I learned more about weeds than I ever wanted to know as a boy in Iowa. Walking through the soybean feels to cut out the weeds was my summer job from age 13. A wise farmer once taught me that all weeds were not the same and could not be destroyed in the same way. A cockle burr had shallow but widespread roots and had to be pulled out to get all the roots. If you hacked it off at the ground level with a hoe it would be back in a week. A milkweed had a very long tap root that could not be pulled out. If you did try to pull it up, three separate sprouts would be back in a week. Milkweeds had to be hacked off with a hoe and would “bleed” and die as the sap ran out. If you didn’t handle the weeds right, hours of backbreaking work in the sun would be completely wasted.
Jesus knew his weeds as well. The meaning of Jesus’ parable about the wheat and the weeds becomes clearer when we look at the specific kind of weed he talks about. Tares are “bearded darnel, mentioned only in Matt. 13:25-30. It is the Lolium temulentum, a species of rye-grass, the seeds of which are a strong soporific poison. It bears the closest resemblance to wheat till the ear appears, and only then the difference is discovered. It grows plentifully in Syria and Palestine.” The problem with taking our hoe to the evil weeds of the world is that good and evil sometimes look so much alike. It only becomes clear later.
I am reading a wonder fictional series on the Civil War by Owen Parry, who has a tremendous feel for how good and evil grow up together. In Faded Coat of Blue, Parry’s main character, Abel Jones, is a staunch Methodist determined to do the right thing in the midst of a murder investigation. He agonizes with himself over using a soldier’s weakness for whiskey to get information for his investigation. Can a Methodist who has taken the temperance pledge use demon whiskey when the stakes are solving a murder? Jones decides the man will get drunk anyway and buys him whiskey to get the information. Then he tries to make up for this deed by doing something kindhearted. He sees a small newspaper boy shivering on a cold street corner. He goes to the tailor and buys the boy a new leather coat and gives it to him. The boy is thrilled, but the next day Jones sees that the boy’s coat is gone and has been replaced by a black eye. Instead of helping the boy he had made him a target for street bullies. In trying to do right we face the challenges of moral shortcuts that seem to lead us closer towards our goal, yet even our deeds that wear our Sunday best can have unintended tragic consequences.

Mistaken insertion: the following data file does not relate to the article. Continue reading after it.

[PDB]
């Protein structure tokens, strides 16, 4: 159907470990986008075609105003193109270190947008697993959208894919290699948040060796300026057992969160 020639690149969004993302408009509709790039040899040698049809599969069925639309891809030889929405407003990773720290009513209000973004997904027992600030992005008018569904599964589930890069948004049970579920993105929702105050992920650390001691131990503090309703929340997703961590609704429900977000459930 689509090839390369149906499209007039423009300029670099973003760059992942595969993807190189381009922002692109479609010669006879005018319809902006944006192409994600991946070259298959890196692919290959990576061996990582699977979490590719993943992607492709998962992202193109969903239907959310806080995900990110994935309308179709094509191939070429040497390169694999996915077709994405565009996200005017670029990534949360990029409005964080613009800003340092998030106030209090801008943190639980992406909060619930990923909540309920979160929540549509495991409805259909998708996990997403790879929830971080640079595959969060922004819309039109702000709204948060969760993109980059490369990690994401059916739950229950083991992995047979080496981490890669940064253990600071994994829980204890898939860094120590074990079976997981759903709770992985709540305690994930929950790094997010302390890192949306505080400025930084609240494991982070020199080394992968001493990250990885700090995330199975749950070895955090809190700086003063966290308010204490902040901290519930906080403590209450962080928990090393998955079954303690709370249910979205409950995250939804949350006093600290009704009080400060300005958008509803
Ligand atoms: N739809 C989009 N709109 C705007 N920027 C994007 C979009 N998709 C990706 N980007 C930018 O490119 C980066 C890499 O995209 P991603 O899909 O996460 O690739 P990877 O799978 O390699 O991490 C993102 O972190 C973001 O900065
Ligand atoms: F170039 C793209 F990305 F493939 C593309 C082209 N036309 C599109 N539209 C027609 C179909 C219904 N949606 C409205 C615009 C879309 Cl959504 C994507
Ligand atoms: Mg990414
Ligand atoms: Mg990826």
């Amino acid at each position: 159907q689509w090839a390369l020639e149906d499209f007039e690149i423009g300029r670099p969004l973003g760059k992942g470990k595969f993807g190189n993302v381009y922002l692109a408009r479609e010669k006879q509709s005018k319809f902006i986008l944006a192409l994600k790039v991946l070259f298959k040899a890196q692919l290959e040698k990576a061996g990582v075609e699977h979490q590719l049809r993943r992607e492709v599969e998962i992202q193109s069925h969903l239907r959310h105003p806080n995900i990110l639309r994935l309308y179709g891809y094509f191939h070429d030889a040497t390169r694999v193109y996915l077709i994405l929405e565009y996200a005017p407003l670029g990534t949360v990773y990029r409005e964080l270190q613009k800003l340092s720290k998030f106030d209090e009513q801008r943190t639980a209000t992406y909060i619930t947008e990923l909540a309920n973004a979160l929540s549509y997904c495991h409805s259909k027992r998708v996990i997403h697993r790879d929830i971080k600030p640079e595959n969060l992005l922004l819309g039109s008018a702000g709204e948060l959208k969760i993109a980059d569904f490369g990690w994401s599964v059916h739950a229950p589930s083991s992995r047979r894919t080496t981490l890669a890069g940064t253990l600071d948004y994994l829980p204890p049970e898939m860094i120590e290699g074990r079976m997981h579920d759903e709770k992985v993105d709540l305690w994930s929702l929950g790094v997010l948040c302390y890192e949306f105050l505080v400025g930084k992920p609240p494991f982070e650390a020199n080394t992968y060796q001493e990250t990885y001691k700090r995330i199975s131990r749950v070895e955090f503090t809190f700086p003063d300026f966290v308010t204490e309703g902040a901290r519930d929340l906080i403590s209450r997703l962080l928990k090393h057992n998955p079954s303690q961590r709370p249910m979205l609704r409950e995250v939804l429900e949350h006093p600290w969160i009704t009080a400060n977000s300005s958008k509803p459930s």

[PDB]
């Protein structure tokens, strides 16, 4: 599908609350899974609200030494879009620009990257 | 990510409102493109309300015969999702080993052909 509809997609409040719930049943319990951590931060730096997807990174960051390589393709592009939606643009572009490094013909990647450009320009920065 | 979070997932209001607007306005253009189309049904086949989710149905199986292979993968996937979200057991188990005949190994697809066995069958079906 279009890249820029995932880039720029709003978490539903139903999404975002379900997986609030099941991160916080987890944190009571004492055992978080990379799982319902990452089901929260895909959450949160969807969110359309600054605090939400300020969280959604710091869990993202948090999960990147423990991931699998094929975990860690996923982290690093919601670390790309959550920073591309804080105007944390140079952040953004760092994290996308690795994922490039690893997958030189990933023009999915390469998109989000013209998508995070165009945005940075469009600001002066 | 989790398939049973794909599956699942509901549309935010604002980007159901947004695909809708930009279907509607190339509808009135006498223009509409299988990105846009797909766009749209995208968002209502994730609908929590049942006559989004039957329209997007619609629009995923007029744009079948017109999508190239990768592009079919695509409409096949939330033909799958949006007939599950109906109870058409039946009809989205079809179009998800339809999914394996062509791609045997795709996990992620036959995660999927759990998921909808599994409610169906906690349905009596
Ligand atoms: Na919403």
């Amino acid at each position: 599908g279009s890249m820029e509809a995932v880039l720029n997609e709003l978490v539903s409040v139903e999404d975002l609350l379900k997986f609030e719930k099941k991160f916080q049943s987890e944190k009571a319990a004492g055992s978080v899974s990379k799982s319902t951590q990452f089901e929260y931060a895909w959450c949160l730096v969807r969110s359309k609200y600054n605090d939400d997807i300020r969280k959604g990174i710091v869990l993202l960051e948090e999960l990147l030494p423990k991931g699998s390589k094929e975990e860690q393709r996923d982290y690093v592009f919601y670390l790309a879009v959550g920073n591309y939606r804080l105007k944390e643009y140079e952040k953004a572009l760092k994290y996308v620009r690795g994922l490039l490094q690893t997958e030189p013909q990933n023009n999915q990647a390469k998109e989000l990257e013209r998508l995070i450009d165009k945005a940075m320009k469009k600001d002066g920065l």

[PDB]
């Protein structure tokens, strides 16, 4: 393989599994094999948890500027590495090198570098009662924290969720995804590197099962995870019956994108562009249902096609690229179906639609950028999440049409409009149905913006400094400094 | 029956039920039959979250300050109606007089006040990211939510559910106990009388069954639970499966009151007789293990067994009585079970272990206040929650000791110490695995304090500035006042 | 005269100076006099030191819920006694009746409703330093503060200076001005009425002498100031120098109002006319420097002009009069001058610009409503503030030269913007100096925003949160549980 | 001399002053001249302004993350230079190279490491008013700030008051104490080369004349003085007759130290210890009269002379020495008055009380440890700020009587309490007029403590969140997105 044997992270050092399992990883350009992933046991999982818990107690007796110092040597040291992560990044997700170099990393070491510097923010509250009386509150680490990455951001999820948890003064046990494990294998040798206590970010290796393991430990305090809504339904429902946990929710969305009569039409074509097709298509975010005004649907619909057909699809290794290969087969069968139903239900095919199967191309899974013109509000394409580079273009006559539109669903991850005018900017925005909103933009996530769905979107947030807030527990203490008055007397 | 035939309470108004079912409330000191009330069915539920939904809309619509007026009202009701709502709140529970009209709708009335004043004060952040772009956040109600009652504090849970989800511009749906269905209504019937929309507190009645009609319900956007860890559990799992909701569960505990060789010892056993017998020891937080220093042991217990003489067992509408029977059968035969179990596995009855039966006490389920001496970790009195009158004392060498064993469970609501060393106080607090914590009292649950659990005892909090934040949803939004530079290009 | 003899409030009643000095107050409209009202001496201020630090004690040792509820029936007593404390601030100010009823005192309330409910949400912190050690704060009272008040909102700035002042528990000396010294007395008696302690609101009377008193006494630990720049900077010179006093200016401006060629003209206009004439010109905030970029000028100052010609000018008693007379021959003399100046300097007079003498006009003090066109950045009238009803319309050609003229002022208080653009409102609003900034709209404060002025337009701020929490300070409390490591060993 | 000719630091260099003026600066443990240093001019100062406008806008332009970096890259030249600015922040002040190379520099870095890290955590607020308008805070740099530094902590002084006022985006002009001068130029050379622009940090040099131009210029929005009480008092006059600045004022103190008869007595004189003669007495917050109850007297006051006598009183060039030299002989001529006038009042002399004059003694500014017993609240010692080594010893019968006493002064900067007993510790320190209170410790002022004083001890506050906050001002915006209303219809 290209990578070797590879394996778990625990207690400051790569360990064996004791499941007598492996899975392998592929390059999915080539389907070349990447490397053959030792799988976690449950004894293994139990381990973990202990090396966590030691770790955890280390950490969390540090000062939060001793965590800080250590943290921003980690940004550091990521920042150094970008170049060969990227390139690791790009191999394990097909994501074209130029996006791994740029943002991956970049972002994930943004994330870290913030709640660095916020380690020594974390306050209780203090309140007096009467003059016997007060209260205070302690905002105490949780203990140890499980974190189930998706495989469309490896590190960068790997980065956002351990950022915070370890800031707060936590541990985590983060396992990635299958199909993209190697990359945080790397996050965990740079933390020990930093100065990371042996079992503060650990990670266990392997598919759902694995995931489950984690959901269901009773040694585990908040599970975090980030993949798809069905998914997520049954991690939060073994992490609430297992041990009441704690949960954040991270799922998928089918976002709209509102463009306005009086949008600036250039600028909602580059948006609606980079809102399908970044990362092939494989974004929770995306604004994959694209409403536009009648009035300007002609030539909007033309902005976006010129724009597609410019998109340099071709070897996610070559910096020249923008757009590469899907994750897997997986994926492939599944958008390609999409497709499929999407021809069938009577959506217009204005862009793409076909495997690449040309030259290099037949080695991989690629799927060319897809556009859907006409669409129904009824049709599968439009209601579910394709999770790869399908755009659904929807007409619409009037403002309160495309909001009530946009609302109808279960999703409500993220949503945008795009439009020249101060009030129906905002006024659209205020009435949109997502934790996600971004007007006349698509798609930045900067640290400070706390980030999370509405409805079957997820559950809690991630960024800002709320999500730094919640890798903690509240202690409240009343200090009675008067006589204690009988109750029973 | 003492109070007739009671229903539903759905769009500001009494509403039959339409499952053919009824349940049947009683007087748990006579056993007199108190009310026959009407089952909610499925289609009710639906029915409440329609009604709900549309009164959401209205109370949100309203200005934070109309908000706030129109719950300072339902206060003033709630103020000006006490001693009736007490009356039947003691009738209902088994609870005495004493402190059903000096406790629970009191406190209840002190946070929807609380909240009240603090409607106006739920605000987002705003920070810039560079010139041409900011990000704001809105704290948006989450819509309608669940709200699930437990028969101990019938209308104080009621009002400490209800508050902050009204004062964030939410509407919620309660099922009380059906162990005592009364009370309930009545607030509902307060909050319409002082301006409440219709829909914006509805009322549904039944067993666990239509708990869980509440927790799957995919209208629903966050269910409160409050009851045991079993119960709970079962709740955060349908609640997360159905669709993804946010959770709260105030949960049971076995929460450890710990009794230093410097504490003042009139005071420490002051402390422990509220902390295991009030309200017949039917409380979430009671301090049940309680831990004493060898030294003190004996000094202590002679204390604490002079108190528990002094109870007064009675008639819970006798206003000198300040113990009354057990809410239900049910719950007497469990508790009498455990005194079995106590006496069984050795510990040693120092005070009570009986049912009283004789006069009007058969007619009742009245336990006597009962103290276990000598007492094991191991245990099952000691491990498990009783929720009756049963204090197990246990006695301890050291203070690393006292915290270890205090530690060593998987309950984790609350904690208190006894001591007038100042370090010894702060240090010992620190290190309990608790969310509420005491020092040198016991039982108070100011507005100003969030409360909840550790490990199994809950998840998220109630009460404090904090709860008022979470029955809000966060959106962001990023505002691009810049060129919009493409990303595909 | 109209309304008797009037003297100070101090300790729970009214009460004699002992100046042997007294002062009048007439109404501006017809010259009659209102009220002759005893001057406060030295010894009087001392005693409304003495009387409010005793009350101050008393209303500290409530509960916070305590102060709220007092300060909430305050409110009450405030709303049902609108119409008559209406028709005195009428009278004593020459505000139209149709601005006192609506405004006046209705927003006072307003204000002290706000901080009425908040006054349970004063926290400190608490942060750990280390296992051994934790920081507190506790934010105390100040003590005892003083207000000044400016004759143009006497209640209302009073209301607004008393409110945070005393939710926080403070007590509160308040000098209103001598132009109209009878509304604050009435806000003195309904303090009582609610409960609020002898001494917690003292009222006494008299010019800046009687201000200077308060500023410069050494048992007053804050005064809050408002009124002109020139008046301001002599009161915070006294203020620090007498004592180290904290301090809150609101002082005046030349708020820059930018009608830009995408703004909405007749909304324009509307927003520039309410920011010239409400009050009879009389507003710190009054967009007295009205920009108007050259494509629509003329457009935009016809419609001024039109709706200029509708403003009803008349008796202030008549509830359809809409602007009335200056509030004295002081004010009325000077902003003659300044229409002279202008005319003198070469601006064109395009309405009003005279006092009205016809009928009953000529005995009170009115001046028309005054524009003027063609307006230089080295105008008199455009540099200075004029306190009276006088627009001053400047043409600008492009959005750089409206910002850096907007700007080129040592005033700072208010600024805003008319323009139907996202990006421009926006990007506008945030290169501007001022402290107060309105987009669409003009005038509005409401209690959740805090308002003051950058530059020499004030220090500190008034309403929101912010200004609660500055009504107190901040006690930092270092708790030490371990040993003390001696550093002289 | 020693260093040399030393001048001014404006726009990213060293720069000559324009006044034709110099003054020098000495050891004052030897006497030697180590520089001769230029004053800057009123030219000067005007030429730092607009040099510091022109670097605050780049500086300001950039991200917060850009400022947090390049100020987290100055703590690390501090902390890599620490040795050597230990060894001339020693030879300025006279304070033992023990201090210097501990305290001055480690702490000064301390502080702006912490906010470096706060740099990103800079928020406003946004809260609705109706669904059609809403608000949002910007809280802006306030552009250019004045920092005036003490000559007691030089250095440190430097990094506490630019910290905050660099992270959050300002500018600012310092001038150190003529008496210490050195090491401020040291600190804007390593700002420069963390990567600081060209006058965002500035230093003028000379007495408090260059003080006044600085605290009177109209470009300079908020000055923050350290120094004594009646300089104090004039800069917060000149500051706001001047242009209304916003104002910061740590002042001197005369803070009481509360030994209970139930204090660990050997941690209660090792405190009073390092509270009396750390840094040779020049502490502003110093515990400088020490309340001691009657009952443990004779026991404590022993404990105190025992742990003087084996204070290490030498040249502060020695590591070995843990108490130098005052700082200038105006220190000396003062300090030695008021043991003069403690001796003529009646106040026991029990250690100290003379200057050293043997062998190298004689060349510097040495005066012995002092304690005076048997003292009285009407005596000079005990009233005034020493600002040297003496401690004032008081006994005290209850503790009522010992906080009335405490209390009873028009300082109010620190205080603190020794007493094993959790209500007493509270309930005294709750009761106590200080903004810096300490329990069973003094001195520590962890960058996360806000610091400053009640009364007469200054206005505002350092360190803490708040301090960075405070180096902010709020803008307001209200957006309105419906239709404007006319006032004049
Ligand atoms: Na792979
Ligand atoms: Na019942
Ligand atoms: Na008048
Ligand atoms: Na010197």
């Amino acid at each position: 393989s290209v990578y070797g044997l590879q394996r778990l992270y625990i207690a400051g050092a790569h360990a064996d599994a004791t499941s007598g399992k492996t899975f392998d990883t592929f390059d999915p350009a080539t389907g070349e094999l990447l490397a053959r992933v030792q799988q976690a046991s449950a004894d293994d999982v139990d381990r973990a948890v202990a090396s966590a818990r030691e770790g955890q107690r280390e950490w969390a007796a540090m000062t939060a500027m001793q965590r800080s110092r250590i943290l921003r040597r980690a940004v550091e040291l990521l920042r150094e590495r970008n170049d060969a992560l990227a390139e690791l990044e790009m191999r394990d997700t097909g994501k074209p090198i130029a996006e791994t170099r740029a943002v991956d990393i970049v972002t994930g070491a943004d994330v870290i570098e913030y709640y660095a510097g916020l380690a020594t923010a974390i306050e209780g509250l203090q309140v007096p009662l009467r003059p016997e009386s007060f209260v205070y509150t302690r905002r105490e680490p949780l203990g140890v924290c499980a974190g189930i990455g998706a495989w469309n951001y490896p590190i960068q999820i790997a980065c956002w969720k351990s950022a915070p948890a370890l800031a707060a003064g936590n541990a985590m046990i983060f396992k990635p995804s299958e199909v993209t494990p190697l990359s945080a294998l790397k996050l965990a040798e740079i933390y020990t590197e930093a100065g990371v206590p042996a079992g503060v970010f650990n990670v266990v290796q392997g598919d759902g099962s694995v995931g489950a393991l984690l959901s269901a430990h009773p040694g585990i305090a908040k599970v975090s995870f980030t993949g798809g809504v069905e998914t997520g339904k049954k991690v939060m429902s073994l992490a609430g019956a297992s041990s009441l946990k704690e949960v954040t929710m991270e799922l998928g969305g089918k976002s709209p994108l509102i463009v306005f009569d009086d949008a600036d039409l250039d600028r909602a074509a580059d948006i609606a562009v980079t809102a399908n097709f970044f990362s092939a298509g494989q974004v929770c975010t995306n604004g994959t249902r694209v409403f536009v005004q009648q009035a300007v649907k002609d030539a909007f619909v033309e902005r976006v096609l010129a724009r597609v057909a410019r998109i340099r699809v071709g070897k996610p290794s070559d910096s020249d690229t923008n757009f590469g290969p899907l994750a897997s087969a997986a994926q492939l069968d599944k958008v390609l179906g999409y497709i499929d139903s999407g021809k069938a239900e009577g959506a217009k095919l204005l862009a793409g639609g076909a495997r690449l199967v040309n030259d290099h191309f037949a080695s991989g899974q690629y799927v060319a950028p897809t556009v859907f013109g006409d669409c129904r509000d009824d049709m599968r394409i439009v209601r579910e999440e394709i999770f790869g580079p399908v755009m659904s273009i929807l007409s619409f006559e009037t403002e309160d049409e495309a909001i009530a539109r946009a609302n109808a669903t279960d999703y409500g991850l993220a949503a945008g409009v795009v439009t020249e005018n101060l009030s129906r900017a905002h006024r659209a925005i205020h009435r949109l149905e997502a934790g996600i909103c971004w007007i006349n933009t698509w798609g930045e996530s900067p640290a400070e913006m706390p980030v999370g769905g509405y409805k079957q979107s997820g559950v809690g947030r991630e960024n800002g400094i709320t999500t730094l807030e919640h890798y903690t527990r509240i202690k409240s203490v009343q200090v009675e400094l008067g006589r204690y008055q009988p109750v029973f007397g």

America is finding out that rooting out the evil of terrorism is not as simple as pulling out these rogue tare-ists from amidst the wheat of Iraqis who want freedom and democracy. Getting rid of terrorists also destroys the wheat. I find it very difficult to do the moral mathematics of how many lives sacrificed make a war worthwhile. Can we really say how many dead soldiers make this a battle worth fighting? Is 3000 too many? What about 10,000? We can’t even count the Iraqi dead. Our moral thinking is flawed if we think we can ever come up with a number of lives lost that justifies a war or policy decision. We must raise important moral questions from the pulpit about this war, whether we or our congregations are for or against this war. We must challenge liberals to do more than be anti-war and anti-Bush and to have the same vigor about solutions that go into anger at Bush. We must challenge conservatives against wrapping our faith in a flag, so that criticism against misconduct is stifled. If we ignore war profiteering and lies about weapons of mass destruction, even if we think the cause is just, we have done too much damage to the wheat to root out the tares. If we are concerned about the beauty of the “amber waves of grain,” we must have full accounting for Abu Ghraib and Guantanamo and the growing evidence of human rights abuses. We cannot fight a war for freedom and democracy and ignore the most basic aspects of human rights and dignity at the same time. You need not preach with as much heat as I am generating now, but to preach the Gospel we must at least put uncomfortable questions on the table. Now let me step back from a pulpit too high and move on to other thoughts.
The psychologist Carl Jung would have approved of the parable of the wheat and tares. Jung explored the nature of the unconscious “shadow” that lives in each soul. The shadow gets filled with all the things that we repress because we don’t want to know them. It is the garbage can of the soul where we try to toss out our unexamined greed, narcissistic selfishness and all the other seven deadly sins of which we can never seem to rid ourselves. Out of site this garbage rots and pollutes and unconsciously drives our actions. We think we have rid ourselves of our trash, yet it controls us behind the scenes of our conscious thought. Jung believed that we needed to learn to recycle our trash. By acknowledging our garbage and knowing it is always there, we are better able to understand ourselves, to grow and to act with true compassion towards ourselves and others. Just as we are learning to recycle and compost so trash isn’t such a big problem, examining our shadow side is healthier than trying to pitch our sins into the hefty bag. Perhaps this trash and recycling metaphor is a modern translation of wheat and tares. Whether we are talking about weeds or garbage, it is a caution that our quest for purity can lead to wrong ends when we ignore what is within our own souls.